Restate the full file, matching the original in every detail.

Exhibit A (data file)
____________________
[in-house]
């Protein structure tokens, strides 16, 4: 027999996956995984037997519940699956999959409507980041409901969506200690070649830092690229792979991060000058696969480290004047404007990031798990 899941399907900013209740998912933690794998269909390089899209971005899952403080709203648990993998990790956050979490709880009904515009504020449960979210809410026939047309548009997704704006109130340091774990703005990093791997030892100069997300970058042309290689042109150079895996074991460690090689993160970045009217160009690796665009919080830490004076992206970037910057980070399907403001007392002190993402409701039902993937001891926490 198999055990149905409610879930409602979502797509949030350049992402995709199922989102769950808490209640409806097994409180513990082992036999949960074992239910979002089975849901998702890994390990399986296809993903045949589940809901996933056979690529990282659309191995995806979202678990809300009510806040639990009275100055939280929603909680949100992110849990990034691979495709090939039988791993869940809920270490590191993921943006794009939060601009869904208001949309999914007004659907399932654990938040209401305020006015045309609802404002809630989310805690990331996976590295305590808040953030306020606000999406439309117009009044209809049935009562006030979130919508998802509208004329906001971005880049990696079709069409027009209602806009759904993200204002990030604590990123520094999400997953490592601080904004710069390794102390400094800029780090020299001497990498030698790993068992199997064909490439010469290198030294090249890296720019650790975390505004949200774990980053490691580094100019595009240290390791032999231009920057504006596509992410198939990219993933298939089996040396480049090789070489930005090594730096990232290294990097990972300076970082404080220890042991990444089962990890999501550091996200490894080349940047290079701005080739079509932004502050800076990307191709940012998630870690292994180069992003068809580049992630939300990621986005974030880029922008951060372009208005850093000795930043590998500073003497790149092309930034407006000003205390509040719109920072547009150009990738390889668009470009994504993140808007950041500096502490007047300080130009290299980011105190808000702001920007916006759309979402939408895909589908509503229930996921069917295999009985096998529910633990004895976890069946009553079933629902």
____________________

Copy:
[in-house]
């Protein structure tokens, strides 16, 4: 027999996956995984037997519940699956999959409507980041409901969506200690070649830092690229792979991060000058696969480290004047404007990031798990 899941399907900013209740998912933690794998269909390089899209971005899952403080709203648990993998990790956050979490709880009904515009504020449960979210809410026939047309548009997704704006109130340091774990703005990093791997030892100069997300970058042309290689042109150079895996074991460690090689993160970045009217160009690796665009919080830490004076992206970037910057980070399907403001007392002190993402409701039902993937001891926490 198999055990149905409610879930409602979502797509949030350049992402995709199922989102769950808490209640409806097994409180513990082992036999949960074992239910979002089975849901998702890994390990399986296809993903045949589940809901996933056979690529990282659309191995995806979202678990809300009510806040639990009275100055939280929603909680949100992110849990990034691979495709090939039988791993869940809920270490590191993921943006794009939060601009869904208001949309999914007004659907399932654990938040209401305020006015045309609802404002809630989310805690990331996976590295305590808040953030306020606000999406439309117009009044209809049935009562006030979130919508998802509208004329906001971005880049990696079709069409027009209602806009759904993200204002990030604590990123520094999400997953490592601080904004710069390794102390400094800029780090020299001497990498030698790993068992199997064909490439010469290198030294090249890296720019650790975390505004949200774990980053490691580094100019595009240290390791032999231009920057504006596509992410198939990219993933298939089996040396480049090789070489930005090594730096990232290294990097990972300076970082404080220890042991990444089962990890999501550091996200490894080349940047290079701005080739079509932004502050800076990307191709940012998630870690292994180069992003068809580049992630939300990621986005974030880029922008951060372009208005850093000795930043590998500073003497790149092309930034407006000003205390509040719109920072547009150009990738390889668009470009994504993140808007950041500096502490007047300080130009290299980011105190808000702001920007916006759309979402939408895909589908509503229930996921069917295999009985096998529910633990004895976890069946009553079933629902």